Since Sunday morning, an Israeli army search-and-rescue team has been on the ground in South Florida, assisting American first responders to comb through the tons of rubble following the collapse of the 12-story residential tower in Surfside.
More than two dozen of the building’s residents who are still unaccounted for were Jewish and had links to Israel, according to an Israeli official. After the disaster hit last Thursday, several families expressed hope the Israeli rescue team, which is renowned for skills honed in rescue operations at buildings damaged in war, would join the frantic search for survivors.
While still in Israel, the team created models to replicate the collapse of the apartment building to better understand what they would be facing. Since their arrival, the members of the Israeli team have been working 12-hour shifts at the disaster scene, where 147 people are still believed to be buried and where 18 bodies have been recovered. They have also been interviewing the victims’ families who are gathered at a nearby hotel to produce a list of people believed to have been in the building at the time of the collapse.
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The Israeli presence should not detract from the work of the American rescue crews in Surfside, Israel’s consul general in Miami, Maor Elbaz-Starinsky, told Haaretz on Wednesday. “I don’t think that had our team had been here from the beginning or if this had happened in Israel, the results would have been different,” he made clear. “We didn’t come to save the day or save the Americans. They are doing fantastic work and not sparing any effort or resource.”
But divergent approaches to disaster response can sometimes yield different results, he added, and the members of the Israeli team have offered their own expertise to their American counterparts in assessing the scene and the possible location of victims. While the Americans have directed rescue workers to specific spots suggested by their Israeli colleagues on a number of occasions, “it’s a consolidated effort and not two parallel efforts,” the consul general said.
Speaking to Reuters, the Israeli delegation commander, Col. Golan Vach, who has commanded his unit for four years, said the Surfside collapse was “one of the most difficult and complicated situations that I’ve ever seen.”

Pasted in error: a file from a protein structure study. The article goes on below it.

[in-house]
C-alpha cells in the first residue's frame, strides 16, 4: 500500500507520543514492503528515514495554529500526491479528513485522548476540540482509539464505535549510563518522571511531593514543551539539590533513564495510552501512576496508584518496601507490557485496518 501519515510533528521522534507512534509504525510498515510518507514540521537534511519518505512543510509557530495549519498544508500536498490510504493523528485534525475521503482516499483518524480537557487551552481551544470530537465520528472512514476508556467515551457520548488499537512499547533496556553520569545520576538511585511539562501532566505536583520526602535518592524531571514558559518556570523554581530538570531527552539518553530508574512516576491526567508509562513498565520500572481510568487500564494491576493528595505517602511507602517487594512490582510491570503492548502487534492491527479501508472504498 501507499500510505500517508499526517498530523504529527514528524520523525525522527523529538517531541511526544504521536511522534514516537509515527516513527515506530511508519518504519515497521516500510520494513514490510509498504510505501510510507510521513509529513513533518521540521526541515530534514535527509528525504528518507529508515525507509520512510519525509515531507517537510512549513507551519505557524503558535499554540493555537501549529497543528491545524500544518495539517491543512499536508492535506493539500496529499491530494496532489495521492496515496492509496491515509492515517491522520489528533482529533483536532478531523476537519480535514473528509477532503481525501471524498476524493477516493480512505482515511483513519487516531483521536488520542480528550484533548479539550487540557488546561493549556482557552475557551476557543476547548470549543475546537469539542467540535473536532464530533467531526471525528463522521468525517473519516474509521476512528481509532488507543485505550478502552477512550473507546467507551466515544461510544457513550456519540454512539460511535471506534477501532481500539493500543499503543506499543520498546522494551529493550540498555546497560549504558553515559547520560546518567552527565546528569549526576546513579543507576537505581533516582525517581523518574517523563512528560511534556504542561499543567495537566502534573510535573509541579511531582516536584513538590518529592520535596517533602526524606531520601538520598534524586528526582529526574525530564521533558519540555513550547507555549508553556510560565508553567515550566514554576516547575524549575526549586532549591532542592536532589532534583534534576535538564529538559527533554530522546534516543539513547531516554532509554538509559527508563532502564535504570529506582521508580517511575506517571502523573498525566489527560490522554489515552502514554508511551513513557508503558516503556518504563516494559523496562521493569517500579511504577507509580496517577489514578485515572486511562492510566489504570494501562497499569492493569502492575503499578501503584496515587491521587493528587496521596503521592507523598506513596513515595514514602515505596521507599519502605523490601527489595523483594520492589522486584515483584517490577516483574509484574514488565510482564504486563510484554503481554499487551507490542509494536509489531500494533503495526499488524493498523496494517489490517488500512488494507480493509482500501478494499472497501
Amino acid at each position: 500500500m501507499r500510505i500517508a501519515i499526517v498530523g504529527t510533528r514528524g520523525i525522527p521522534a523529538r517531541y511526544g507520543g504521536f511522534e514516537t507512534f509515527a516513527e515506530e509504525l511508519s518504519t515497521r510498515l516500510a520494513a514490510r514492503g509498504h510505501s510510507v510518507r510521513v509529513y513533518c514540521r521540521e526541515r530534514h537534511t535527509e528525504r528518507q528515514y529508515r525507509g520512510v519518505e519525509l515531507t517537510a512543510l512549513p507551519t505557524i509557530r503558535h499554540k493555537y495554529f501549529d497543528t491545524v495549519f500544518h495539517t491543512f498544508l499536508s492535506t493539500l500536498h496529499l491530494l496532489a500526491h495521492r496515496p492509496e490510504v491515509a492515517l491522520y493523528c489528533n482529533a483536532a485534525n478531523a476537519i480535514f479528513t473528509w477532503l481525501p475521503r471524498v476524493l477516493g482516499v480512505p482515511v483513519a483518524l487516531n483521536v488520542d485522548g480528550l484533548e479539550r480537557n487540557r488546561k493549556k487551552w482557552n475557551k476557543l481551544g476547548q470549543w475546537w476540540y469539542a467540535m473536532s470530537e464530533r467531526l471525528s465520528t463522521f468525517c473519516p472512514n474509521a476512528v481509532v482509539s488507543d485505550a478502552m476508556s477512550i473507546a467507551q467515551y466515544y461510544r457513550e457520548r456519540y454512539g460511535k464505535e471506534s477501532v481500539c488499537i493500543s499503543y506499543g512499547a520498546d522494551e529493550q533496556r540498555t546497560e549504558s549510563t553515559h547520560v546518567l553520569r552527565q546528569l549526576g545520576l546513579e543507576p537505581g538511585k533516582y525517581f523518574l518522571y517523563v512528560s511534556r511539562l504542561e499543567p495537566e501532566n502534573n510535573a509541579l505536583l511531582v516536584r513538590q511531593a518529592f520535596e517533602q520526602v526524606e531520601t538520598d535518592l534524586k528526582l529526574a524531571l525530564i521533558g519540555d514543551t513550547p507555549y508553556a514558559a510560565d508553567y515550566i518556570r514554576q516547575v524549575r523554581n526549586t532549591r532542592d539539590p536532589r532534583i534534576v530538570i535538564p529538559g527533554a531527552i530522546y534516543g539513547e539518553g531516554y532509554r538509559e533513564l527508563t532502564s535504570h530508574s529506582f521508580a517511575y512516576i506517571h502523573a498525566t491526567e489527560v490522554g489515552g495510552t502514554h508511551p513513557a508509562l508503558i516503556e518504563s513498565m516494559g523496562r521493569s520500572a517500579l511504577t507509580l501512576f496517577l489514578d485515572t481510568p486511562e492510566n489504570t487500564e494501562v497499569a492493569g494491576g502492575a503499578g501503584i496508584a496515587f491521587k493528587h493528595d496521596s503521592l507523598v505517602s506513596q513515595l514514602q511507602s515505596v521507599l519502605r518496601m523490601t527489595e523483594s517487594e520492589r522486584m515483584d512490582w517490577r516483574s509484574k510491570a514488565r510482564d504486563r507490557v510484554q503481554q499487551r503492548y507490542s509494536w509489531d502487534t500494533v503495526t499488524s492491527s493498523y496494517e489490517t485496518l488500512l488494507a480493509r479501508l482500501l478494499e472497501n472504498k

To prepare for the operation, Vach said the teams studied the structure of Champlain Tower South and built 3D models of the 40-year-old high-rise while still in Israel. The team then carefully replicated the manner in which the tower appeared to have collapsed to understand how to excavate the site with the highest probability of finding survivors.
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The models were created by Unit 9900 of the Israeli army’s intelligence directorate, which specializes in visual intelligence.
“We are looking for the bedrooms, because people were sleeping,” said Vach, wearing a skullcap and green army uniform with an Israeli flag patch on one sleeve. Vach’s team has consulted with the families to get the best sense of where their relatives might have been in their apartments at the time of the collapse. “Our purpose is to get the first responder to understand, where exactly is he digging?”
Minor chances, not no chances
Vach said his conversations with families have been difficult and his team was committed to being transparent with them as the possibility of finding victims alive grows slimmer.
“There are minor chances,” Vach said. “I would not say there are no chances.”
At a briefing on Wednesday, Vach’s deputy, Col. Elad Edri, told reporters that efforts to find survivors were complicated by the fact that the building collapsed in four stages, pancaking on top of itself and burying people under multiple layers of rubble. “We are mapping the population of the building’s occupants based on intelligence, similar to what we know from operations that the IDF carries out in Gaza before attacking buildings in populated and congested areas,” he said. His team has spoken with the residents’ families “to get as much information as possible about the structure and the people who were in it.”
“Apart from a description of the building, the apartment and the room, we also collect information about the people themselves, such as clothing, tattoos, special jewelry,” he said as well as even their sleeping habits. “We want to know if anyone used to sleep in front of the TV, if the children slept in the room with the parents, sleeping habits at certain hours – as many details as possible that can be learned about the conduct of the people inside the building.”
That, he said, permits rescuers to place signs in the rubble with the estimated locations of various apartments, “and where there is a particular room and who should be in that room.”
'What friendship and alliance are all about'
According to Diaspora Affairs Minister Nachman Shai, who flew to Florida following the disaster, Israel’s presence at the scene reflects both Israel’s responsibility for Jewish communities abroad and its commitment to its relationship with the United States. Israeli forces are also in Florida to reciprocate American support for the Jewish state, Shai told Haaretz on Monday, saying that the Israeli humanitarian assistance is “what friendship and alliance are all about.”
“Everything should be done to save life and, if you can’t save lives, at least to save the remains so that we can bury them,” Shai added.
Reuters contributed to this report.